Reams have been written about this line (Google lists more than 6,000, though that includes double entries), including learned dissertations about Baudelaire's influence on Eliot, but not much about whether Eliot could have achieved the same effect had he translated the line into English.

Was Eliot just showing off? Was he trying not to infringe on the intellectual property of Baudelaire by not translating without permission? Or was he doing something that he could not do in English? Do we have to be fluent in French to understand this line, or can a French-English dictionary do (since the French words are pretty close to their English equivalents anyway)? Is it too much for a poet to call us readers hypocrites to our face, or does the use of the French words make the insult a bit easier to take? Is he insulting us not just by the literal meaning of the words but by insinuating that we do not know French? Or is he flattering us by assuming that we know French and Baudelaire and poetic irony? Or is it only Stetson who should care? Questions, questions!
Posted by Isagani R. Cruz at 4:27 AM

Albert B. Casuga said...

Because of his scholarly respect for the nuances of language and the peculiar sound of colloquial banter (as opposed to his disdain for the periphrastic turn of stylized expression -- See "East Coker" in Four Quartets), I would venture that T.S. Eliot embedded the occasional Greek, Italian, Latin, French, German, Hindi lines to preserve the original vigour or textual context of those lines whether borrowed or created. Were they necessary to the context?

His Wasteland being a commentary on his "take" of his Weltanschauung, a private world view, these quotes from disparate sources like the "Inferno" of Dante, the Upanishad, Hermann Hesse's "Blick ins Chaos" require the reader to understand that Eliot embarked on "symbolising" (objectifying, really) his subscription to what F. H. Bradley in his "Appearance and Reality" postulated: "...external sensations are no less private to myself than are my thoughts or my feelings. In either case, my experience falls within my own circle closed on the outside...In brief, regarded as an existence which appears in a soul, the whole world for each is peculiar and private to that soul."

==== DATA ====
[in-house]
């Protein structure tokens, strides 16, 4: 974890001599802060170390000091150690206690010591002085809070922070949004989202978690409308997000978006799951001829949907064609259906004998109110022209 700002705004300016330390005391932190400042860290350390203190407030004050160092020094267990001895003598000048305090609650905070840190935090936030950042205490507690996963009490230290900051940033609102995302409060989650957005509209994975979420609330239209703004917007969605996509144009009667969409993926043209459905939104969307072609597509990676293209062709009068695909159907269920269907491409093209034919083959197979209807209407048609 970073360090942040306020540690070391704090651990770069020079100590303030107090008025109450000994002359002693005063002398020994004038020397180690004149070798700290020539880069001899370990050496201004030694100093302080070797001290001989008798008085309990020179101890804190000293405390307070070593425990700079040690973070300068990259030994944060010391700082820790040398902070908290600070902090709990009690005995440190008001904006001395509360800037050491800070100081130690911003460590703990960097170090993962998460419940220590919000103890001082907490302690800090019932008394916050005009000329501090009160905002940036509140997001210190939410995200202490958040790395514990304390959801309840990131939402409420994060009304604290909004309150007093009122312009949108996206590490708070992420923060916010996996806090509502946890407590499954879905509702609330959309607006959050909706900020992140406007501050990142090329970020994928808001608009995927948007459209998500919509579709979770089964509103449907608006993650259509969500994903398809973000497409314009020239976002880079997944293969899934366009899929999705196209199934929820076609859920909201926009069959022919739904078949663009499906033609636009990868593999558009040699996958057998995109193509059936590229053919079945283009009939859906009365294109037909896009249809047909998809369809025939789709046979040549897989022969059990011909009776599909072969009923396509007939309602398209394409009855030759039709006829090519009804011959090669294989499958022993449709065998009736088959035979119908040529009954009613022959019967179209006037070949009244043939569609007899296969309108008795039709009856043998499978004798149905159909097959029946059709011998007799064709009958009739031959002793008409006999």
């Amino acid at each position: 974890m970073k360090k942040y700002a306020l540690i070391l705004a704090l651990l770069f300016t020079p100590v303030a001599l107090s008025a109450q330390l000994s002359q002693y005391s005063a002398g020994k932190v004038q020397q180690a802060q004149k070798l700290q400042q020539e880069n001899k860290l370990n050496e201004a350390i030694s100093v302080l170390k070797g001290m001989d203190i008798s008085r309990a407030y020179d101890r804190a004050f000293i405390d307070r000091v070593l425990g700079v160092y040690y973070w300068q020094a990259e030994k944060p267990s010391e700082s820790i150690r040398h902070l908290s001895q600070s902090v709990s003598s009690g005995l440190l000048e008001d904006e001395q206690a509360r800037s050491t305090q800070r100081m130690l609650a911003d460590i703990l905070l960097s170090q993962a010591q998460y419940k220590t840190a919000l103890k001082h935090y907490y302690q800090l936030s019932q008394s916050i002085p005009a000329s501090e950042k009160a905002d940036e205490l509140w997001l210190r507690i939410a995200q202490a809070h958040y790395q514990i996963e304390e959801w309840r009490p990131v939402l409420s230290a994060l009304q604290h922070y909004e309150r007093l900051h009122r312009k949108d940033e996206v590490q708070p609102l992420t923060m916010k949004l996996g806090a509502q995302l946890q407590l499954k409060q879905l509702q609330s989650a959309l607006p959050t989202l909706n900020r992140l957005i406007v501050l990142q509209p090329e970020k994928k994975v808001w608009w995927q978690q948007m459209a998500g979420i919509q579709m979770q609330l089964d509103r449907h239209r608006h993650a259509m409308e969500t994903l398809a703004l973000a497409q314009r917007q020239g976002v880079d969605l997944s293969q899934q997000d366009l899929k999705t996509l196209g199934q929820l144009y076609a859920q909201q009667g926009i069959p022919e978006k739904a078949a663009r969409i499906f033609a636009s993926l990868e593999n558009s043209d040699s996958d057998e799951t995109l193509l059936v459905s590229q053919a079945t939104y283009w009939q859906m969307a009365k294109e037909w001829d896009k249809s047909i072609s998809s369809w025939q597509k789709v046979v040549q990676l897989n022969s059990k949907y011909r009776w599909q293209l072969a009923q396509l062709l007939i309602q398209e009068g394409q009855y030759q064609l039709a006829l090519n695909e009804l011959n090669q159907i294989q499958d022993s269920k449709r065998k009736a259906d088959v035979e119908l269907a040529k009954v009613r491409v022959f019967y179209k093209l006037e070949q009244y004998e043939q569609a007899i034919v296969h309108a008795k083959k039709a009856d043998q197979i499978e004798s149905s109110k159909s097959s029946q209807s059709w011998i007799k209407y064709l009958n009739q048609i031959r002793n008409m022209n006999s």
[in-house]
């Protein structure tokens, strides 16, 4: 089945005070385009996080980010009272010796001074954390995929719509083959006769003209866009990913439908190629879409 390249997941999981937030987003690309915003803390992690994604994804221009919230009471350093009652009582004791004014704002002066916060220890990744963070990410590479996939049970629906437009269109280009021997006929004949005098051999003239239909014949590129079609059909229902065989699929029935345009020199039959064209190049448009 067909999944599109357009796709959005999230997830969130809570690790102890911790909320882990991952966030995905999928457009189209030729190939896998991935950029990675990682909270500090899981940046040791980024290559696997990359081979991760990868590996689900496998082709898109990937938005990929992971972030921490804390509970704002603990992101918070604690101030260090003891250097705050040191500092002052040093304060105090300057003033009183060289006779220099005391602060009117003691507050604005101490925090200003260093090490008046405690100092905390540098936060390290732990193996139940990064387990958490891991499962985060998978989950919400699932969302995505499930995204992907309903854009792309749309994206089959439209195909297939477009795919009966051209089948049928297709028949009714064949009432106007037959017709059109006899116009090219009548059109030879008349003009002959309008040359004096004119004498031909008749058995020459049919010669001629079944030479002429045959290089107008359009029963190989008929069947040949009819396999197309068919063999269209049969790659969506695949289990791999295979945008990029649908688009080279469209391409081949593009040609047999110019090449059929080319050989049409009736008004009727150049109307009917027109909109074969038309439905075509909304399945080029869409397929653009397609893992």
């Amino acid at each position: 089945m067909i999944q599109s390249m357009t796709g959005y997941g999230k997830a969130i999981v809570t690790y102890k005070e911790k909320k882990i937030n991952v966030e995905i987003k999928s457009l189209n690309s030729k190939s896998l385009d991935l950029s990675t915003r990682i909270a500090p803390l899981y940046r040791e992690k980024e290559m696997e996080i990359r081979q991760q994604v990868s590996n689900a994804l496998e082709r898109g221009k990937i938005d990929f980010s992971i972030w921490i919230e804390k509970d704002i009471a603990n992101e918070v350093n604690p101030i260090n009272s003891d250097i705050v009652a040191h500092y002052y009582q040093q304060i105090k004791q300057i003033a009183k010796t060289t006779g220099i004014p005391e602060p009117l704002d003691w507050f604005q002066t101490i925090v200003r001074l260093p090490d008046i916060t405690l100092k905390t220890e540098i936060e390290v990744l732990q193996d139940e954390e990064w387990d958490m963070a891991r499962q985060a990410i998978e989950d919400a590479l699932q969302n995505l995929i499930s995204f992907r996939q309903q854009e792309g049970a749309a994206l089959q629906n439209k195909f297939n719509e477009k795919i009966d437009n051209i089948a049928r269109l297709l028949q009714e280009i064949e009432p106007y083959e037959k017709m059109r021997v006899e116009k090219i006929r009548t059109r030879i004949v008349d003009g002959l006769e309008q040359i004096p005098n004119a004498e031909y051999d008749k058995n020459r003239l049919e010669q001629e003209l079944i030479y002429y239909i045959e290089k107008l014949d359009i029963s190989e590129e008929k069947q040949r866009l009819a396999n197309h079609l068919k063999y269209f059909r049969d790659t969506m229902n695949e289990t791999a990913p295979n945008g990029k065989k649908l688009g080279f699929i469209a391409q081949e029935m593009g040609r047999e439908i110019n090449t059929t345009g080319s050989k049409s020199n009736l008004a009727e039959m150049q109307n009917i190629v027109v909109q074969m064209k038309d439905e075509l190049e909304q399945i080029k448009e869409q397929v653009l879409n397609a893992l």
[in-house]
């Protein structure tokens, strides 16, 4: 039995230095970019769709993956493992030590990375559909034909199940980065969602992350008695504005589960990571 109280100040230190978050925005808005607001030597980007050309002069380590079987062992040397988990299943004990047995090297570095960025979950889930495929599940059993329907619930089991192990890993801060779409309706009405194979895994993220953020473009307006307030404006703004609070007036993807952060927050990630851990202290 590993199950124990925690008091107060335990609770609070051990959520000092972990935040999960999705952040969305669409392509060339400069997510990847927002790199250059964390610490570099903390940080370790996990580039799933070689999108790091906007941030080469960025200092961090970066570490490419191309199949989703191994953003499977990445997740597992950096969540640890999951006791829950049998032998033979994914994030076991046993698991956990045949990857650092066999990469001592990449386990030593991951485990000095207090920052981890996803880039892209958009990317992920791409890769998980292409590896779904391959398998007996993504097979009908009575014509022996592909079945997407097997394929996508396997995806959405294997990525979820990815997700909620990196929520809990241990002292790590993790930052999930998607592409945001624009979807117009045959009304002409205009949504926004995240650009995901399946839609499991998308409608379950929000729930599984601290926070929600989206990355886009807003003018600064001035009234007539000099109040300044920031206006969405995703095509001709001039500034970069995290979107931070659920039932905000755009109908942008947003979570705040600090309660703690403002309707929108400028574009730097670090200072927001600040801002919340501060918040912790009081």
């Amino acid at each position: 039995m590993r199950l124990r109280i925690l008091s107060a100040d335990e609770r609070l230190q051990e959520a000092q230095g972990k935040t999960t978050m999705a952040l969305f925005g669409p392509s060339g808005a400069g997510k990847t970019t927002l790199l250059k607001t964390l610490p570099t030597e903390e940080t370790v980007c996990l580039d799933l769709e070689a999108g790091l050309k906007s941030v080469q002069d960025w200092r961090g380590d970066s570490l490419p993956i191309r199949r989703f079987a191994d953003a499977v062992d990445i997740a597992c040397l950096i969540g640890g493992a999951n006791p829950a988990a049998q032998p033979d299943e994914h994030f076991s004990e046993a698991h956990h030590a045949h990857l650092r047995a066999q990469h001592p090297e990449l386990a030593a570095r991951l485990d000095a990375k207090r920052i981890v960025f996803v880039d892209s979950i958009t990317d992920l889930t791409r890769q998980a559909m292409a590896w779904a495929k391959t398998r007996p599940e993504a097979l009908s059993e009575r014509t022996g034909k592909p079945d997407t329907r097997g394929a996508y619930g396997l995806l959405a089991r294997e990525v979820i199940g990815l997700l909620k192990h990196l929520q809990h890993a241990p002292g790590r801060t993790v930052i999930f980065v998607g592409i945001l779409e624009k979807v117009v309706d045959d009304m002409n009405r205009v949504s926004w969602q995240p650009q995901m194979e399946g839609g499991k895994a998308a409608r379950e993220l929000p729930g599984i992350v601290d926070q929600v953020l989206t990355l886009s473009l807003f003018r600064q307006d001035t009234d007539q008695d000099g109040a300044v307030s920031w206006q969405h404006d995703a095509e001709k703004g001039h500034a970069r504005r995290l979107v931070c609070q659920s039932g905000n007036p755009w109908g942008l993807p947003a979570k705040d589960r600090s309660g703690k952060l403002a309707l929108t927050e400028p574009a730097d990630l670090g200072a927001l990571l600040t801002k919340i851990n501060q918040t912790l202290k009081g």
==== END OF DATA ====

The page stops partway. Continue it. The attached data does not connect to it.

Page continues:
His wasteland in "Wasteland" is his estimate of Babel. The palpable irony of colloquy vis-a-vis oracle pronouncements of a Tiresias, demands the use of these languages in the multiple levels of his disjointed universe of meaning and meaninglessness. ("Shall I at least set up my lands in order?" Eliot concludes in this terrifying exercise of footnoted poetry.

Could T. S. Eliot have succeeded in structuring his Symbol of his "Unreal City" with lines like: "London Bridge is falling down falling down falling down..."HURRY UP PLEASE IT'S TIME/Now Albert's coming back, make yourself a bit smart./?

Did he need his other languages from Phoenecian times to Medieval Age, through to the modern inferno of the world wars? Why not?

Nevertheless, in quite another poem, "East Coker" (Four Quartets) the Nobel laureate writes:
"That was a way of putting it--not very satisfactory:/A periphrastic study in a worn-out poetical fashion,/Leaving one still with the intolerable wrestle/With words and meanings. The poetry does not matter./

In my studies, I was tempted to dismiss difficult poetry thus. Then through the years, I, too, "revealed" my reverence for allusions a la Eliot by dotting my poems with "a speaking in Tongues." Ah, but I would explain this later as a manner of objectifying an experience that must lead to a capturing of a universe of attitude and meaning. One must create the "feelings" with all the available tools of language(s). Quotes are shortcuts to this universe of meaning.